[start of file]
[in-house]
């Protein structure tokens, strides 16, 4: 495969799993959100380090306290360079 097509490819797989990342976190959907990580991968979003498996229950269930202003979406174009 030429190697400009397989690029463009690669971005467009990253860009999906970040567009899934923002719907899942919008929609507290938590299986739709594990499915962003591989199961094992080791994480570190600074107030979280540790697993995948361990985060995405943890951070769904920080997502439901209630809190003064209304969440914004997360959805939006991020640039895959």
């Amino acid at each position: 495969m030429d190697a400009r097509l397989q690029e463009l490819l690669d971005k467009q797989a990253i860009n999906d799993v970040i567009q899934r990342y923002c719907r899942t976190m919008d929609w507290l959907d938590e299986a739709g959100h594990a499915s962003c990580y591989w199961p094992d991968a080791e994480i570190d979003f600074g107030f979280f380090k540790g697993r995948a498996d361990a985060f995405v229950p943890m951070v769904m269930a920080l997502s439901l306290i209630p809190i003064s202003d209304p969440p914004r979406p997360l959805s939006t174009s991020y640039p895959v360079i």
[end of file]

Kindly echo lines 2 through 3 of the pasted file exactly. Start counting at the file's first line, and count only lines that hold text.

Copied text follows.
């Protein structure tokens, strides 16, 4: 495969799993959100380090306290360079 097509490819797989990342976190959907990580991968979003498996229950269930202003979406174009 030429190697400009397989690029463009690669971005467009990253860009999906970040567009899934923002719907899942919008929609507290938590299986739709594990499915962003591989199961094992080791994480570190600074107030979280540790697993995948361990985060995405943890951070769904920080997502439901209630809190003064209304969440914004997360959805939006991020640039895959």
């Amino acid at each position: 495969m030429d190697a400009r097509l397989q690029e463009l490819l690669d971005k467009q797989a990253i860009n999906d799993v970040i567009q899934r990342y923002c719907r899942t976190m919008d929609w507290l959907d938590e299986a739709g959100h594990a499915s962003c990580y591989w199961p094992d991968a080791e994480i570190d979003f600074g107030f979280f380090k540790g697993r995948a498996d361990a985060f995405v229950p943890m951070v769904m269930a920080l997502s439901l306290i209630p809190i003064s202003d209304p969440p914004r979406p997360l959805s939006t174009s991020y640039p895959v360079i």